I’m a very instinctive type of guy, and lately my gut feeling has told me that some 3rd party publishers of 4e adventures have left the boat (or are thinking about doing it). For instance, I learned yesterday that Joseph Goodman of Goodman Games has been musing online about adding Pathfinder support to his DCC line.
I also have a good feeling why the 3rd party module market has dropped (I’m excluding Wolfgang Baur’s Open Design 4e projects because they are patron financed):
- WotC corners the market for ‘generic’ adventures that fit in the official worlds with D&Di and dead tree adventures.
- Some publishers create adventure models incompatible with 4e’s design philosophy (the DCC is a likely candidate, worked great in 3.x, not so much in 4e).
- The financial crisis has hit this ‘non-essential’ part of the industry hard.
Again, my gut feeling tells me that there’s a nook that can be exploited for adventures written under the auspices of the Game System License. Adventures written based on a different philosophy than previous projects (learning from them). Adventurers that break the mold in more than one ways.
I smell a business opportunity!
As it so happens, for D&D 4e, writing adventures is what I want to do most. Now that I’ve sunk my teeth in a 5000 word adventure, I’d love to tackle a 32 pager. But I also want to be paid an amount a money for it that corresponds to my skills and experience (irrespective of the capacity of this market to pay).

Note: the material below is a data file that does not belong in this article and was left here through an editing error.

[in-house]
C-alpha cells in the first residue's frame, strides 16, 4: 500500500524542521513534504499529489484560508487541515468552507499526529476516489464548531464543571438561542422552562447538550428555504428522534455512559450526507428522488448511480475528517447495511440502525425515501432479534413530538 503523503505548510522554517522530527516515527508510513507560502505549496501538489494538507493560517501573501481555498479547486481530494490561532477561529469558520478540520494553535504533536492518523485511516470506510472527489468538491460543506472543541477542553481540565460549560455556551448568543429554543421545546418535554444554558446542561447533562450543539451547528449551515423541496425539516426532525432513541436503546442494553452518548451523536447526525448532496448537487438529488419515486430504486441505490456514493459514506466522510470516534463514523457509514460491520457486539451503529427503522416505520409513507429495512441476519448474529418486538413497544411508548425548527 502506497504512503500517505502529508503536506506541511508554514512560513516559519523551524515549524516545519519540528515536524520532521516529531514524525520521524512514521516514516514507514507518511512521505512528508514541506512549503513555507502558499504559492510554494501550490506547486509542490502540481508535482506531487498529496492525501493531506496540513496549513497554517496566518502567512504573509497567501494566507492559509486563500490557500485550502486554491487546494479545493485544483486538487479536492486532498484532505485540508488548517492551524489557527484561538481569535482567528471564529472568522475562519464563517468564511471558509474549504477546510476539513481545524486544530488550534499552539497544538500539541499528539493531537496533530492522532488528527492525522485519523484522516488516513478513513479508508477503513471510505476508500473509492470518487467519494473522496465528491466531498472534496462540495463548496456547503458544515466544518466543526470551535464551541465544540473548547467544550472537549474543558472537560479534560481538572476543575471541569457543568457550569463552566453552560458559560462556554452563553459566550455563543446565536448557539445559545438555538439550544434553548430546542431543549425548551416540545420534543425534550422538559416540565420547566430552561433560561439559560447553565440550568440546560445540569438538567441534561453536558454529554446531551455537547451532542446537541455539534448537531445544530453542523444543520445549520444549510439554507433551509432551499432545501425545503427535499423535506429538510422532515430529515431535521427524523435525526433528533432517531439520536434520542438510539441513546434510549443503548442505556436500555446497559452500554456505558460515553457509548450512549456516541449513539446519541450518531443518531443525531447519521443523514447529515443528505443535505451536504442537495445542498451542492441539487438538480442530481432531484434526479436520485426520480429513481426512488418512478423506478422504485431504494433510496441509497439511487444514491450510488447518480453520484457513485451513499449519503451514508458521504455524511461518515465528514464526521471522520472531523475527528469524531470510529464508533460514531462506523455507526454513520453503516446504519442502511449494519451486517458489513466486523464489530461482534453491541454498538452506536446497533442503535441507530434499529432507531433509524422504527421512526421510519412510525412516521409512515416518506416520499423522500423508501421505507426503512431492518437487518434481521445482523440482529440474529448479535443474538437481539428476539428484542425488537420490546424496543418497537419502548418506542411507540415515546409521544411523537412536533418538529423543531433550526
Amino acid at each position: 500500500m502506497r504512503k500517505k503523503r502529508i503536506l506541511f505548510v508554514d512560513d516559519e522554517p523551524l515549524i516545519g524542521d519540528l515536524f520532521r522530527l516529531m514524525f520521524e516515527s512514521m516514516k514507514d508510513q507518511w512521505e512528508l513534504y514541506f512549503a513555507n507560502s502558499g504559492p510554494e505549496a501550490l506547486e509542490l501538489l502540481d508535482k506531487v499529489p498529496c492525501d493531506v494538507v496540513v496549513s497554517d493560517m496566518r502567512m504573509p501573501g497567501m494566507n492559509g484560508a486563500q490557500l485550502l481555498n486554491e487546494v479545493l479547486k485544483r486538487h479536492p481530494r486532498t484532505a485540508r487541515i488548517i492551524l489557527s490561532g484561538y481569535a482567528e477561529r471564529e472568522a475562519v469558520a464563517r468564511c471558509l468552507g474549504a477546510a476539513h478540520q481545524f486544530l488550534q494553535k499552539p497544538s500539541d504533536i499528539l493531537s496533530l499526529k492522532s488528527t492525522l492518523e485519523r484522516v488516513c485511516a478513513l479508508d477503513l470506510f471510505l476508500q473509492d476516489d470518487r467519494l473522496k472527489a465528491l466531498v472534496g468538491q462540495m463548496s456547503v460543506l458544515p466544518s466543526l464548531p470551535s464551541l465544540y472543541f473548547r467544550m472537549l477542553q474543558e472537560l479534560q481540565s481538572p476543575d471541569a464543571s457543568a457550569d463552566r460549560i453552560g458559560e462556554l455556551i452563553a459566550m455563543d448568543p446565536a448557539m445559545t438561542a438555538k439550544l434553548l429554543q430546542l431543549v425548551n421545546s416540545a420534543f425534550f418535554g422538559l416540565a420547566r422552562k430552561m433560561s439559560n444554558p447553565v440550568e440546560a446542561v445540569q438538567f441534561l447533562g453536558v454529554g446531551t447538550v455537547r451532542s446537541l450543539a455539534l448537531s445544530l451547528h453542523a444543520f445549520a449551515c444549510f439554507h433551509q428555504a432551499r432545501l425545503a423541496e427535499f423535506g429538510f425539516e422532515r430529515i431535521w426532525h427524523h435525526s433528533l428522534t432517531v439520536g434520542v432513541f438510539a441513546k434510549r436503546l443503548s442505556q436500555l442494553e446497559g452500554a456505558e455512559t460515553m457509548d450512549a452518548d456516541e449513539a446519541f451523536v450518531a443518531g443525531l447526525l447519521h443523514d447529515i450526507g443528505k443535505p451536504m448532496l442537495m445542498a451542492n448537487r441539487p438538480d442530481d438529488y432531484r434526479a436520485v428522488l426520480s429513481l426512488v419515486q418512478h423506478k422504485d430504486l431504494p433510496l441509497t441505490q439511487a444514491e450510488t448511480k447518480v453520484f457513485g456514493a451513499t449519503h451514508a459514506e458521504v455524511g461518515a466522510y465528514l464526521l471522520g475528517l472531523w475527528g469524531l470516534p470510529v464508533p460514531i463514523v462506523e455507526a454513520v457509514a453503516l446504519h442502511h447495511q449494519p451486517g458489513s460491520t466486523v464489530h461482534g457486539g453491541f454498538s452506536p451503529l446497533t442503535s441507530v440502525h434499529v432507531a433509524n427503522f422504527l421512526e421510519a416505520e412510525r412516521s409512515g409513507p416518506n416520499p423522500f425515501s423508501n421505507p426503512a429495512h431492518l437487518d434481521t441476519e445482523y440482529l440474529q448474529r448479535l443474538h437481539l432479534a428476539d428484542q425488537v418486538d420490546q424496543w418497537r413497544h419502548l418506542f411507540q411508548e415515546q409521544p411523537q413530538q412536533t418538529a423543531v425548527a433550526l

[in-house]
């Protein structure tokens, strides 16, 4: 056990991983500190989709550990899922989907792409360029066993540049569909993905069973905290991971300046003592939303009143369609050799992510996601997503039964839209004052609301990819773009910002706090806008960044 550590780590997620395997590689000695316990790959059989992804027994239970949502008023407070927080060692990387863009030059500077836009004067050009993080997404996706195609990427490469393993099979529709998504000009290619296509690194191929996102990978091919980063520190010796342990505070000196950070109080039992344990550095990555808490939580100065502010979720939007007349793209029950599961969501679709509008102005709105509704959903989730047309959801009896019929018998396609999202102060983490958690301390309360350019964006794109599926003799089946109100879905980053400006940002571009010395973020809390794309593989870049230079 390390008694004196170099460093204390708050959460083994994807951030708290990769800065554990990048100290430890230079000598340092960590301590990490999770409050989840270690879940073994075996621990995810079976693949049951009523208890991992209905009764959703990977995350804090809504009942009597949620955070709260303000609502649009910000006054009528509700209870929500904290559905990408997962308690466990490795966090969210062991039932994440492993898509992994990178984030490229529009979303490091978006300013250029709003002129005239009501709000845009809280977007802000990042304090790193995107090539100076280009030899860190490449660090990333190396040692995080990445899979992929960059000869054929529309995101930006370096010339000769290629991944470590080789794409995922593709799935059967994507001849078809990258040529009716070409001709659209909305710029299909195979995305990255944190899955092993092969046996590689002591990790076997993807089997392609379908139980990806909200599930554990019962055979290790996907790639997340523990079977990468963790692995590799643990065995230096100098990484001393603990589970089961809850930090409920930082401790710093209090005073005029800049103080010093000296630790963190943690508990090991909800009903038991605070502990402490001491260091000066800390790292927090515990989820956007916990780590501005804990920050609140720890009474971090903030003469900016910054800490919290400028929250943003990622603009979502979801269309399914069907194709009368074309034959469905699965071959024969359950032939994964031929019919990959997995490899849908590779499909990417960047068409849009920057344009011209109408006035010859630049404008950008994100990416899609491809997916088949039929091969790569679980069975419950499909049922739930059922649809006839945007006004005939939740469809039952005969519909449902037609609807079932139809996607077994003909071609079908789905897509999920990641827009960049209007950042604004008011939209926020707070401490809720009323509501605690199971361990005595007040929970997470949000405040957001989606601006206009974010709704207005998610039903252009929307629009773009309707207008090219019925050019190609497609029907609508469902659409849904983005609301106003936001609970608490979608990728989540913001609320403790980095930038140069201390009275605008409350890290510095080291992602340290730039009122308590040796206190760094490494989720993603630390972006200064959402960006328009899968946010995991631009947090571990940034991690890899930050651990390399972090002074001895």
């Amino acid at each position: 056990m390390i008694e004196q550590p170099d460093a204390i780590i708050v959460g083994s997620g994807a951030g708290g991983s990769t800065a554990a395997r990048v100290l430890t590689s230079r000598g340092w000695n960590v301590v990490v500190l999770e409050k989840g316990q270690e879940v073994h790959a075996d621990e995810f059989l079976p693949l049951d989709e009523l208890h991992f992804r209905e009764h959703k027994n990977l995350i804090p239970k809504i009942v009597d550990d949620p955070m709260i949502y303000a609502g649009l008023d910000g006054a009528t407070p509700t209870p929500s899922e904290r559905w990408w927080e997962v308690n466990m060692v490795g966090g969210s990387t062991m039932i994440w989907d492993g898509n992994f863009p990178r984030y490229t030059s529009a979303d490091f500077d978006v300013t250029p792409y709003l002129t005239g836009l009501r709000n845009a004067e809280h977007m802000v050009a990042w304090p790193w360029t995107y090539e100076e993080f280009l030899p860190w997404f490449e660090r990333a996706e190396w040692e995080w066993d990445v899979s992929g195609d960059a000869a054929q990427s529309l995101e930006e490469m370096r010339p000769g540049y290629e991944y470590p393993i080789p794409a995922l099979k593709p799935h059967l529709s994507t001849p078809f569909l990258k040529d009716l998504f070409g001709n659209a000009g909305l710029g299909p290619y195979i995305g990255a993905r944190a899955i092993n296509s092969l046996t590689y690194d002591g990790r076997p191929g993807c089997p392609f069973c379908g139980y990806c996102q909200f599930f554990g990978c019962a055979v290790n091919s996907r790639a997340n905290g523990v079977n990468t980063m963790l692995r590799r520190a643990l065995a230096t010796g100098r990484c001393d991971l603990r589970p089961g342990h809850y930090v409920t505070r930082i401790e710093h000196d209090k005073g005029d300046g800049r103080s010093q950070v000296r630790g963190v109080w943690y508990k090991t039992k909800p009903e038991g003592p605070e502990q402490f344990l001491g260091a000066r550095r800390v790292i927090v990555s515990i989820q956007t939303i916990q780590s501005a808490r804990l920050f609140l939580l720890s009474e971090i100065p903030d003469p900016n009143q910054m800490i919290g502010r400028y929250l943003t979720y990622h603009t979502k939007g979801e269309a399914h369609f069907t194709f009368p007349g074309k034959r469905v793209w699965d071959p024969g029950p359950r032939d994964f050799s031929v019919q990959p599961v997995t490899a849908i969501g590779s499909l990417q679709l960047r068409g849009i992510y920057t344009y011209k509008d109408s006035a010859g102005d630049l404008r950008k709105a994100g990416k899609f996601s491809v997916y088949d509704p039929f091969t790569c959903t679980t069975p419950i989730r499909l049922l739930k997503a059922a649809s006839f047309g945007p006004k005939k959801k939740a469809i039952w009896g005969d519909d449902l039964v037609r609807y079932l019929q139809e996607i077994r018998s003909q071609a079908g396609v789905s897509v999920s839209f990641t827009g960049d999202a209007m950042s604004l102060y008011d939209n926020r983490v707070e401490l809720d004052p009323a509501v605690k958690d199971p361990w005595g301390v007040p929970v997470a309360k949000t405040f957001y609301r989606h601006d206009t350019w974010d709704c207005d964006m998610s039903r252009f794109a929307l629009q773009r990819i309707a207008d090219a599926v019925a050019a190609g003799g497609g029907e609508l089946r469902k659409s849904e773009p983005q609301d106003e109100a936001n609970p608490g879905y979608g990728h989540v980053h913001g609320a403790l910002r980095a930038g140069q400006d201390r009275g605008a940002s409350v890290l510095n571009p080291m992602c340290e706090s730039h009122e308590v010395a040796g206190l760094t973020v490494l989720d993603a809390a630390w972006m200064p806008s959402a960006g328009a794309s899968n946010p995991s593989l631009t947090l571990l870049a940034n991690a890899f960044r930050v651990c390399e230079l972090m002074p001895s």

Choices need to be made.
As a freelance adventure writer that leaves very few possibilities:
- Write for WotC
- Pros: Highest pay rates, highest name recognition, owns the trademark
- Cons: High barrier to entry, slow/opaque submission screening process, getting paid can be a challenge
- Write for Open Design/Kobold Quarterly
- Pros: Decent pay rates (for RPGs), excellent reputation, highly professional, rapid responses
- Cons: KQ takes no adventures, Open Design does but requires familiarity and experience in their patron system
- Write for Goodman Games
- Pros: Very approachable staff and owner, established brands, highly recognizable name
- Cons: Low rates, low product flexibility, editing issues
- Write for an untried/developing imprint (ex: Expy games, Nevermet Press)
- Pros: High product flexibility, easy to pitch to, very low risk
- Cons: Uncertain pay rate (often profit sharing), unproven track record and leadership
- Start your own imprint
- Pros: Full liberty, very instructive experience ( be it in success or failure)
- Cons: Very high risk, difficult quality vs Cost decisions, Wide skill set needed ($$$), uncertain sales level.
Part of ‘The Plan” for me is to hit all of those over the next year… and this may include the last one (likely in partnership with other like-minded souls) if we conclude that the RPG market is a viable use of the growing writing talent around us.
In part 2, I’ll do a high-level review of current 4e adventure and share elements that I’d like to see more of in D&D 4e adventure, maybe elements I could cover.
In the mean time, let me know about your own experience with 4e published adventures, publication plans, imprints you like/own/plan to open.